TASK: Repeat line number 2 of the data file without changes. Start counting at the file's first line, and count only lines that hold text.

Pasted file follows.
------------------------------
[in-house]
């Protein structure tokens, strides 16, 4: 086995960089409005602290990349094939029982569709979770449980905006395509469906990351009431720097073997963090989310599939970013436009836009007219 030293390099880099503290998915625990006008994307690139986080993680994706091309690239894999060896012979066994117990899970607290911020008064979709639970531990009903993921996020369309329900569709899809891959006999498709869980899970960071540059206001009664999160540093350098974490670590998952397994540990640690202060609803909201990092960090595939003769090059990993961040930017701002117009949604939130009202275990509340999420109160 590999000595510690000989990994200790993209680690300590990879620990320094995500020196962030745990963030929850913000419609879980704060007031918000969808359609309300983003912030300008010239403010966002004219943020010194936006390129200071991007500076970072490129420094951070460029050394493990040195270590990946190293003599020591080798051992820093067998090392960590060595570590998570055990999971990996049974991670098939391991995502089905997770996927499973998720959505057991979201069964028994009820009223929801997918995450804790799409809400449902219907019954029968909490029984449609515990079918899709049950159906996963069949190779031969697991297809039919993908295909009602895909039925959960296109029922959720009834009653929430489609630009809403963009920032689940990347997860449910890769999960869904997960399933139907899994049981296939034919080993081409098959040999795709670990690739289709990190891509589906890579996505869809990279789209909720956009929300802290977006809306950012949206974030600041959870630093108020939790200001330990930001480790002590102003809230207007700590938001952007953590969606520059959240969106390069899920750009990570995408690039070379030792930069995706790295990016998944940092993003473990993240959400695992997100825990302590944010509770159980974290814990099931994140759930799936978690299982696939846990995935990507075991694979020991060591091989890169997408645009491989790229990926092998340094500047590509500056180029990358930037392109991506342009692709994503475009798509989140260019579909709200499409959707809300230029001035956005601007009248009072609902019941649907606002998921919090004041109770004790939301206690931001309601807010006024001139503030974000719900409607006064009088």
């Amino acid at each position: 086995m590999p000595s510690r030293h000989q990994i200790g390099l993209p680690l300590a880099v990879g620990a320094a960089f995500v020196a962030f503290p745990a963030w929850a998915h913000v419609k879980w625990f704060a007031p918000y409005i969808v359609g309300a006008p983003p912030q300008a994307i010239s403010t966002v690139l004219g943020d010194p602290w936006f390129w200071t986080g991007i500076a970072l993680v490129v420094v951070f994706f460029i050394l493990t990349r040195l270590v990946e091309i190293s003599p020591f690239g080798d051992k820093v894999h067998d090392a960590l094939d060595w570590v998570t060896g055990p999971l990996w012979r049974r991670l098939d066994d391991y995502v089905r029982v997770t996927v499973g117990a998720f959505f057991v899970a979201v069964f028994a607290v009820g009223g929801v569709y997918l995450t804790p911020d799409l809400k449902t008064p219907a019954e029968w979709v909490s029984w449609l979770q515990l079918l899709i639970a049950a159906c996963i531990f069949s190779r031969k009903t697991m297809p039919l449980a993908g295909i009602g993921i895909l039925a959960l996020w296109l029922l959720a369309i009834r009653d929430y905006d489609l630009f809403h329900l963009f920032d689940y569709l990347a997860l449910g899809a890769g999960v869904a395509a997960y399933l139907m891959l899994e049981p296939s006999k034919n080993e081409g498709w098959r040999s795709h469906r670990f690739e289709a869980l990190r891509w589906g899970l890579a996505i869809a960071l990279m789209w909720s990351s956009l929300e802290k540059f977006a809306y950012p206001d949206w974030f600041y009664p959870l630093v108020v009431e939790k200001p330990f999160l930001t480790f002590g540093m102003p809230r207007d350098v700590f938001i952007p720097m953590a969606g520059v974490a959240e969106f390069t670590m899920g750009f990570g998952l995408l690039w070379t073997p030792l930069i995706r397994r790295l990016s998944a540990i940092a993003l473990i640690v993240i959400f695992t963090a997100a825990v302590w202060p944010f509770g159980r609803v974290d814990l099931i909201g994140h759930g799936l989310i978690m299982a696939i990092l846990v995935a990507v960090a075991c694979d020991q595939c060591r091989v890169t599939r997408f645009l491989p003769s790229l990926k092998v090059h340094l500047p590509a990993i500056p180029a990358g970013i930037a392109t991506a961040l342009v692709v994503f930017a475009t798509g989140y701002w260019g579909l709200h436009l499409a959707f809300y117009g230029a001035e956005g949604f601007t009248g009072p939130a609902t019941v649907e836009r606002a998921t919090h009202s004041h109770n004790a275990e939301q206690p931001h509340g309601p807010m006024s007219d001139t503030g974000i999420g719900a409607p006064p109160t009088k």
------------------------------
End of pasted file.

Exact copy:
């Protein structure tokens, strides 16, 4: 086995960089409005602290990349094939029982569709979770449980905006395509469906990351009431720097073997963090989310599939970013436009836009007219 030293390099880099503290998915625990006008994307690139986080993680994706091309690239894999060896012979066994117990899970607290911020008064979709639970531990009903993921996020369309329900569709899809891959006999498709869980899970960071540059206001009664999160540093350098974490670590998952397994540990640690202060609803909201990092960090595939003769090059990993961040930017701002117009949604939130009202275990509340999420109160 590999000595510690000989990994200790993209680690300590990879620990320094995500020196962030745990963030929850913000419609879980704060007031918000969808359609309300983003912030300008010239403010966002004219943020010194936006390129200071991007500076970072490129420094951070460029050394493990040195270590990946190293003599020591080798051992820093067998090392960590060595570590998570055990999971990996049974991670098939391991995502089905997770996927499973998720959505057991979201069964028994009820009223929801997918995450804790799409809400449902219907019954029968909490029984449609515990079918899709049950159906996963069949190779031969697991297809039919993908295909009602895909039925959960296109029922959720009834009653929430489609630009809403963009920032689940990347997860449910890769999960869904997960399933139907899994049981296939034919080993081409098959040999795709670990690739289709990190891509589906890579996505869809990279789209909720956009929300802290977006809306950012949206974030600041959870630093108020939790200001330990930001480790002590102003809230207007700590938001952007953590969606520059959240969106390069899920750009990570995408690039070379030792930069995706790295990016998944940092993003473990993240959400695992997100825990302590944010509770159980974290814990099931994140759930799936978690299982696939846990995935990507075991694979020991060591091989890169997408645009491989790229990926092998340094500047590509500056180029990358930037392109991506342009692709994503475009798509989140260019579909709200499409959707809300230029001035956005601007009248009072609902019941649907606002998921919090004041109770004790939301206690931001309601807010006024001139503030974000719900409607006064009088």